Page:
Recently we spent some time with Steve Vai's front-of-house engineer, Damon Gold, for a close-up look at the challenges he encounters on the job, and at the making of Vai’s extraordinary sound.
The image of Steve Vai on the Audio-Technica home page was taken by Larry DiMarzio and is the property of Larry DeMarzio.
The photo of Damon Gold is the property of Steve Vai.
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While many musicians fit easily into a single category, Steve Vai's unique musical vision remains unclassifiable. After more than 20 years, Vai continues to use unbridled guitar virtuosity and soulful artistry to explore the spectrum of human emotion. Recently we spent some time with his front-of-house engineer, Damon Gold, for a close-up look at the challenges he encounters on the job, and at the making of Vai’s extraordinary sound.
How did you get involved in the pro audio industry?
Damon Gold: I started out a bass player, and being the only one in the band who did not drink or do drugs, I had the money to buy a PA. When the band went into the studio to record, I asked a lot of questions and gained a lot of knowledge about gain structure and EQ from some really awesome engineers. Later, when national bands needed support, I was asked if I would rent my PA to them. I ended up making loads more than I did just playing, and another PA rental company was born.
Did you play in a band originally or start off as a mixer?
I had gone to a school that was very arts-oriented, and have played an instrument of one variety or another since I was 6 years old.
What are the unique challenges in mixing Steve Vai?
Well, right from the get go we have three distorted guitars and a distorted bass (Billy Sheehan) which all want to live in the same place in the mix, and while I could just make Steve loud and out front, the audience is there to see (and hear) the other musicians too. Tony MacAlpine, Billy Sheehan, Dave Weiner and Jeremy Colson have fans come to see them as well so all the instruments MUST BE HEARD CLEARLY for the whole 2.5 hour show—and mind you, we take up some real estate too: we use 44 inputs, not counting effects returns.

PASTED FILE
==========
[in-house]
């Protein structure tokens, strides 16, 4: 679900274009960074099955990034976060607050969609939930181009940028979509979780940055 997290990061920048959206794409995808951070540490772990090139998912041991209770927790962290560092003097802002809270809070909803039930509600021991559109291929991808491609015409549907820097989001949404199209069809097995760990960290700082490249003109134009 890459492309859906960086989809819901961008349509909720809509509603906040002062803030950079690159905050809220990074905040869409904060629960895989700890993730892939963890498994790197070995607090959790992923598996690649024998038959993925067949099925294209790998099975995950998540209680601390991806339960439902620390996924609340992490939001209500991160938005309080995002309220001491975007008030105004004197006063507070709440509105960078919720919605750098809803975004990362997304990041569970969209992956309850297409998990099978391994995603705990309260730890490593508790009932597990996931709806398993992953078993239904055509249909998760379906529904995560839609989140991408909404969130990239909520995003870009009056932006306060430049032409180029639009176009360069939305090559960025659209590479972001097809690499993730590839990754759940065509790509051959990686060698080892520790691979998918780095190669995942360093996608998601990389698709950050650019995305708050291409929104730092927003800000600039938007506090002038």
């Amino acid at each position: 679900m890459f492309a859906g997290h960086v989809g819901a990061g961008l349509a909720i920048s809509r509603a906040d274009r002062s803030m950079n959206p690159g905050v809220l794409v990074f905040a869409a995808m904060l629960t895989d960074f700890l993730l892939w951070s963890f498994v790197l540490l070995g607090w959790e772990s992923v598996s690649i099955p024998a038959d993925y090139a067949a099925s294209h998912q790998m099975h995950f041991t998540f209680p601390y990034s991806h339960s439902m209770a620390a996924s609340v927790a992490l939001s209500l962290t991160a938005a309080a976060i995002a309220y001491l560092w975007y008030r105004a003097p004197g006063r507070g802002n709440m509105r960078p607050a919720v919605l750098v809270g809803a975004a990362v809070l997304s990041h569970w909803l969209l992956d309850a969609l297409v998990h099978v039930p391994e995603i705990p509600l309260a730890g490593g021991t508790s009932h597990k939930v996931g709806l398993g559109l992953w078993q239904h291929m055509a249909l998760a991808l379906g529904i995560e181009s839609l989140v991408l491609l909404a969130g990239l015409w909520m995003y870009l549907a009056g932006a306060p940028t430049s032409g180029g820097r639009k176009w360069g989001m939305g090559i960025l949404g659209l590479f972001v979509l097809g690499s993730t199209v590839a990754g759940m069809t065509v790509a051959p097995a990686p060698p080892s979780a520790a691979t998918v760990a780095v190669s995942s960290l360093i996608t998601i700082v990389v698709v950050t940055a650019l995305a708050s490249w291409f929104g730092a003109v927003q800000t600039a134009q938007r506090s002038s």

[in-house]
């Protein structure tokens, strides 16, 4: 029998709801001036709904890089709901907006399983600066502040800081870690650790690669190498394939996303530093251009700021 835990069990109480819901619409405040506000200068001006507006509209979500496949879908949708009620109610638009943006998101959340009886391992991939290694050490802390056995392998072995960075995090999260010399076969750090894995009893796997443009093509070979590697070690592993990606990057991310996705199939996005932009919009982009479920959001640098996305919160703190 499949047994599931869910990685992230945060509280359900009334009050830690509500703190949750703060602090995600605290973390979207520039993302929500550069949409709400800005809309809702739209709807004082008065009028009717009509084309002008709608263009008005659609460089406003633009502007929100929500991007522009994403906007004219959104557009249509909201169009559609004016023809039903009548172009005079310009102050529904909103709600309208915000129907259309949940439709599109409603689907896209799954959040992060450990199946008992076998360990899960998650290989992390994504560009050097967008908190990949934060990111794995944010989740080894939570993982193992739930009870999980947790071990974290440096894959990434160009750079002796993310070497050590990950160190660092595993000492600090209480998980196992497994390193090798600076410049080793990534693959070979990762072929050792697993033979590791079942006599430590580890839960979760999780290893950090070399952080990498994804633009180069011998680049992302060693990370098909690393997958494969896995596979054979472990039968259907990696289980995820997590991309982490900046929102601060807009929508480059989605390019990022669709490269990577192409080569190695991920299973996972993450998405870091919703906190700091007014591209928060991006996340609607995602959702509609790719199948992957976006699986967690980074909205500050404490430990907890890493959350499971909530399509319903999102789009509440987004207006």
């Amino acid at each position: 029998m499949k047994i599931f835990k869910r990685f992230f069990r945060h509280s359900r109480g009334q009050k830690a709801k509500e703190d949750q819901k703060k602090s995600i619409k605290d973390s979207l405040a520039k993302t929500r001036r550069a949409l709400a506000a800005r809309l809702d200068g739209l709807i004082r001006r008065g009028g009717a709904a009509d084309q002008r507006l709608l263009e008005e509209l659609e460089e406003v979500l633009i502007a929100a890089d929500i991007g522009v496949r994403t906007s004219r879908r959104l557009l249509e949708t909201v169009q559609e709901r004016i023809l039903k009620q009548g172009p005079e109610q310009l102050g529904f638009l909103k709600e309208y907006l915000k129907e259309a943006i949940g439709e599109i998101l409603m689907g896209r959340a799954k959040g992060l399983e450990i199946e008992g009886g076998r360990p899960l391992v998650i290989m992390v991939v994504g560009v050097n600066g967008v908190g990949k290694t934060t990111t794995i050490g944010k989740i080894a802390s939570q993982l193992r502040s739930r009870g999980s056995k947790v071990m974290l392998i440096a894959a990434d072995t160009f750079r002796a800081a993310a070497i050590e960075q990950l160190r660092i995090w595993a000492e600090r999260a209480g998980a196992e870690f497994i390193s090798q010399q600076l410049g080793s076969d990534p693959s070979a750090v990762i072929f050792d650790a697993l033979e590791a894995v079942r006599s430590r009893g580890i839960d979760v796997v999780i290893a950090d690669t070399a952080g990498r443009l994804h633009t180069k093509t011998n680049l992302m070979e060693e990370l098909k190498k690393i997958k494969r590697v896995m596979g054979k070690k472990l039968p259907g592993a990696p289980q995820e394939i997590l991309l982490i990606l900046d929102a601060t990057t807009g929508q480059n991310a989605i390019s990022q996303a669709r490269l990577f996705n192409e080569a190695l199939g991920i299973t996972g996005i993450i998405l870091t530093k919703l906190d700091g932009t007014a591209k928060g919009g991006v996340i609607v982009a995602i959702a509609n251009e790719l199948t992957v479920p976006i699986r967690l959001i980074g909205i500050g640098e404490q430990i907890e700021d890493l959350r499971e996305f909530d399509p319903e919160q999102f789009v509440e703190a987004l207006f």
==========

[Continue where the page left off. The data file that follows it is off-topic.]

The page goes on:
What’s your favorite A-T mic? Why?
I love the AE3000. It is a true Swiss army knife of mics. It sounds great on toms, overheads, acoustic guitars, electric guitars—I have even used it on a harp. On Steve Vai we used them on the top snare and as room mics for the recording as well.
Any unusual uses of A-T mics?
I do use my AT841 on kick drums now and again. If you want to hear it in action you can listen to THE BOOGIE MONSTERS / live from yo mamas kitchen and JEFF MARTINS / the fool.
Do you like to have all the latest toys, or do you prefer to stick with the tried and true?
I do have my quiver of mics that I know work, but the way technology advances, I enjoy trying anything new because sometimes you find that one little oddity that is just IT.